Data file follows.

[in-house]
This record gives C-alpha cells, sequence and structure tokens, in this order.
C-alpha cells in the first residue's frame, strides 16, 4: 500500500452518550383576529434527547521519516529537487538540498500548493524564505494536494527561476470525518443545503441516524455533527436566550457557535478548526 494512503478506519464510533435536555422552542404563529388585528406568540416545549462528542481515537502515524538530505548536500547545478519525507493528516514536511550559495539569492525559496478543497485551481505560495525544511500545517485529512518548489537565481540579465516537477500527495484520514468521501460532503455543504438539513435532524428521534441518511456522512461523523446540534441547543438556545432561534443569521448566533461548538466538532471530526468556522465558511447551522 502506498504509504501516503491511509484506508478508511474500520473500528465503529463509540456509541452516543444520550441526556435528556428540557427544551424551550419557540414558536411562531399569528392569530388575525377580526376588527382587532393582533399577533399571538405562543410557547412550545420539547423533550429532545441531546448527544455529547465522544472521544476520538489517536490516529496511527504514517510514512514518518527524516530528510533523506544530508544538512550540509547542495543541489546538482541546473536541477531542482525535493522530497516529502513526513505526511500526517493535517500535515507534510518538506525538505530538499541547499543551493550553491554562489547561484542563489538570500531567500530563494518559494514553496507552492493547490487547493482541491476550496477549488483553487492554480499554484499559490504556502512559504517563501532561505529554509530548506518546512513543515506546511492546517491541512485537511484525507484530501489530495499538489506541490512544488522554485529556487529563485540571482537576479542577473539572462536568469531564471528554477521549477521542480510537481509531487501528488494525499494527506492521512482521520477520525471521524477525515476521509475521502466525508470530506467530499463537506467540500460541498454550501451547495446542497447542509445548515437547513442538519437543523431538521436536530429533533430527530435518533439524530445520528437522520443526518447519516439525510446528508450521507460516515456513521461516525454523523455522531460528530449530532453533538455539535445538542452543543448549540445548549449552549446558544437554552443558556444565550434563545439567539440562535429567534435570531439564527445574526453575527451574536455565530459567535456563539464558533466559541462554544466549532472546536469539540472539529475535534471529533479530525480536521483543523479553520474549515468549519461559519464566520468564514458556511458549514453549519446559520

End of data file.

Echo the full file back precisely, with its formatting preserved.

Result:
[in-house]
This record gives C-alpha cells, sequence and structure tokens, in this order.
C-alpha cells in the first residue's frame, strides 16, 4: 500500500452518550383576529434527547521519516529537487538540498500548493524564505494536494527561476470525518443545503441516524455533527436566550457557535478548526 494512503478506519464510533435536555422552542404563529388585528406568540416545549462528542481515537502515524538530505548536500547545478519525507493528516514536511550559495539569492525559496478543497485551481505560495525544511500545517485529512518548489537565481540579465516537477500527495484520514468521501460532503455543504438539513435532524428521534441518511456522512461523523446540534441547543438556545432561534443569521448566533461548538466538532471530526468556522465558511447551522 502506498504509504501516503491511509484506508478508511474500520473500528465503529463509540456509541452516543444520550441526556435528556428540557427544551424551550419557540414558536411562531399569528392569530388575525377580526376588527382587532393582533399577533399571538405562543410557547412550545420539547423533550429532545441531546448527544455529547465522544472521544476520538489517536490516529496511527504514517510514512514518518527524516530528510533523506544530508544538512550540509547542495543541489546538482541546473536541477531542482525535493522530497516529502513526513505526511500526517493535517500535515507534510518538506525538505530538499541547499543551493550553491554562489547561484542563489538570500531567500530563494518559494514553496507552492493547490487547493482541491476550496477549488483553487492554480499554484499559490504556502512559504517563501532561505529554509530548506518546512513543515506546511492546517491541512485537511484525507484530501489530495499538489506541490512544488522554485529556487529563485540571482537576479542577473539572462536568469531564471528554477521549477521542480510537481509531487501528488494525499494527506492521512482521520477520525471521524477525515476521509475521502466525508470530506467530499463537506467540500460541498454550501451547495446542497447542509445548515437547513442538519437543523431538521436536530429533533430527530435518533439524530445520528437522520443526518447519516439525510446528508450521507460516515456513521461516525454523523455522531460528530449530532453533538455539535445538542452543543448549540445548549449552549446558544437554552443558556444565550434563545439567539440562535429567534435570531439564527445574526453575527451574536455565530459567535456563539464558533466559541462554544466549532472546536469539540472539529475535534471529533479530525480536521483543523479553520474549515468549519461559519464566520468564514458556511458549514453549519446559520